The question though is,"Why?" Why does this happen to people? The truth is that there are many reasons why people internalize these feelings of inadequacy that limit their ability to be their best selves. Psychology experts say this is because some people internalize the message, that they're not good enough from their families, where errors from the past were blown out of proportion by authority figures, like parents or school leaders. Whatever the origin, the outcome is the same, you end up feeling like you're never good enough.
As I'm sure you can imagine, there are many suggestions for overcoming this syndrome. But I'm going to share with you five suggestions that I can say I've practiced with success. The first is learning to accept yourself as someone who will make mistakes. That was new to me, because as I said earlier, I was brought up believing that everything had to be perfect. And I think that being born under the astrological sign of Virgo does not help. Fellow Virgos you know what I mean. Frankly, this idea of not being perfect is relatively new to me. I remember my college days, when A was not enough, I was going for the A plus. At work, everything had to be perfect. The PowerPoint presentation was not done until I was actually presenting it; always one more slide to make it clearer than it was, and the list goes on. I must tell you that I'm much more relaxed in the way I approach life these days. I had to learn that every mistake is not a catastrophe. I had to learn to take things in stride. But that came at a much later point in life. I don't want you to wait that long. That's why I'm sharing this with you. If that's you, I urge you to put the reins on that behavior now.
The second thing is to learn to accept failure as integral to your growth and development. I'm sure you've heard the stories about Henry Ford, the automotive industry giant. He had to file for bankruptcy twice before he was successful in founding the Ford Motor Company. Thomas Edison had 1000 unsuccessful tries, before he finally invented the lightbulb. And Michael Jordan was cut from his high school basketball team. They all failed before they succeeded. But, they learned from their mistakes and went on to tremendous success.
The third thing I do is practicing mindfulness meditation. And mindfulness meditation is about being in the moment, and turning off or tuning out the distractions or negative thoughts that cause you to get stuck and focused on what you're not doing, as opposed to seeing what you are accomplishing. For this, I adopt an attitude of gratitude, and I think of three people, three things, and three places that I'm grateful for, as I breathe in and out deeply and slowly. I tell you, there's nothing like an attitude of gratitude, to change your state of mind, and to shift your focus from what you're lacking to what you already have.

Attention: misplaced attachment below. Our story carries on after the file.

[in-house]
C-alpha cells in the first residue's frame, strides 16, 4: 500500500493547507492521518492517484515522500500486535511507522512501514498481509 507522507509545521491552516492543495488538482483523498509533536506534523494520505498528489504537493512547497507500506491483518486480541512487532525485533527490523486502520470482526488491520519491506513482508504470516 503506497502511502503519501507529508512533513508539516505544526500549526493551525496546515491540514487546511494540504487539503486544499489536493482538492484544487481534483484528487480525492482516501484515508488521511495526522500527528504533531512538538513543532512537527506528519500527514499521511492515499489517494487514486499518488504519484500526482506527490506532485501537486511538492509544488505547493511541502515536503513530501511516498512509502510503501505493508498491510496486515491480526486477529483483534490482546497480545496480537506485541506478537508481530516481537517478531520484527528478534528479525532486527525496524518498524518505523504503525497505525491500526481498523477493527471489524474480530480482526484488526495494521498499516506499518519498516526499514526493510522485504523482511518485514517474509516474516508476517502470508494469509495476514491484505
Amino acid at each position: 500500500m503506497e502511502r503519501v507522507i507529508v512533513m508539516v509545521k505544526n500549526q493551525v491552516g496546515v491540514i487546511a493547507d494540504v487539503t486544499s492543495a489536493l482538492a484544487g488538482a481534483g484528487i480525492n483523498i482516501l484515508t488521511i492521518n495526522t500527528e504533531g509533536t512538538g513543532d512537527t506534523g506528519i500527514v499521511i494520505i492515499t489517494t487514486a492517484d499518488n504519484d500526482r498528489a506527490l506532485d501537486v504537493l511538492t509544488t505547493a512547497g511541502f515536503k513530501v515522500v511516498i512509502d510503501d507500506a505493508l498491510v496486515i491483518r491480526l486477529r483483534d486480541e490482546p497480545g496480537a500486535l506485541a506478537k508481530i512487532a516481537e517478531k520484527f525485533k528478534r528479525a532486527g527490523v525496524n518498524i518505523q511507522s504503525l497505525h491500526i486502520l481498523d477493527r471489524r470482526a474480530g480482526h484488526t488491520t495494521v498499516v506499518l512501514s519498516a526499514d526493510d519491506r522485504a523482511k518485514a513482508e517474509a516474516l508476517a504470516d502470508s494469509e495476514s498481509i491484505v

Number four is I aim to be efficient and not perfect. And what does efficient mean? It means that you do the best with what you have and without wasting time, and perfectionists know how much time we waste getting it just right. Remember, time wasted is never regained.
And number five, I practice repeating affirmations. I personally believe in the power of affirmations, which are powerful and positive statements that allow you to change your thinking from negative to positive. You can literally feel the mental shift that takes place when you force your brain to stop focusing on the negative and to look at the positive instead. My affirmation during these times is, "I am enough, because I have everything I need in this moment to achieve what I want." If you doubt yourself, take a moment to make a chart with two columns headed, "What I want." and, "What I have." Complete this chart without thinking too hard, and see if in that moment you have what you want, either physically, or in your thoughts, to get what you want done. And when you take a look at that, you'll know exactly what you have, and you know exactly what you need to fill any gaps. To my honor rollers, I say stop wasting precious time trying to be on everyone else's honor roll, and just enjoy where you are in this moment, with all of its imperfections.
Well, this is it for now. I appreciate you taking the time to listen to what honor roll hangover is, how to tell if you're suffering from it, and five ways to get it under control. And by the way, if you loved this episode, why not leave a review on Apple podcast. It will only take two minutes and you'll provide me with valuable insight into what you're thinking as I continue to plan future episodes. Until next time, I'm sending you much light and a whole lot of love.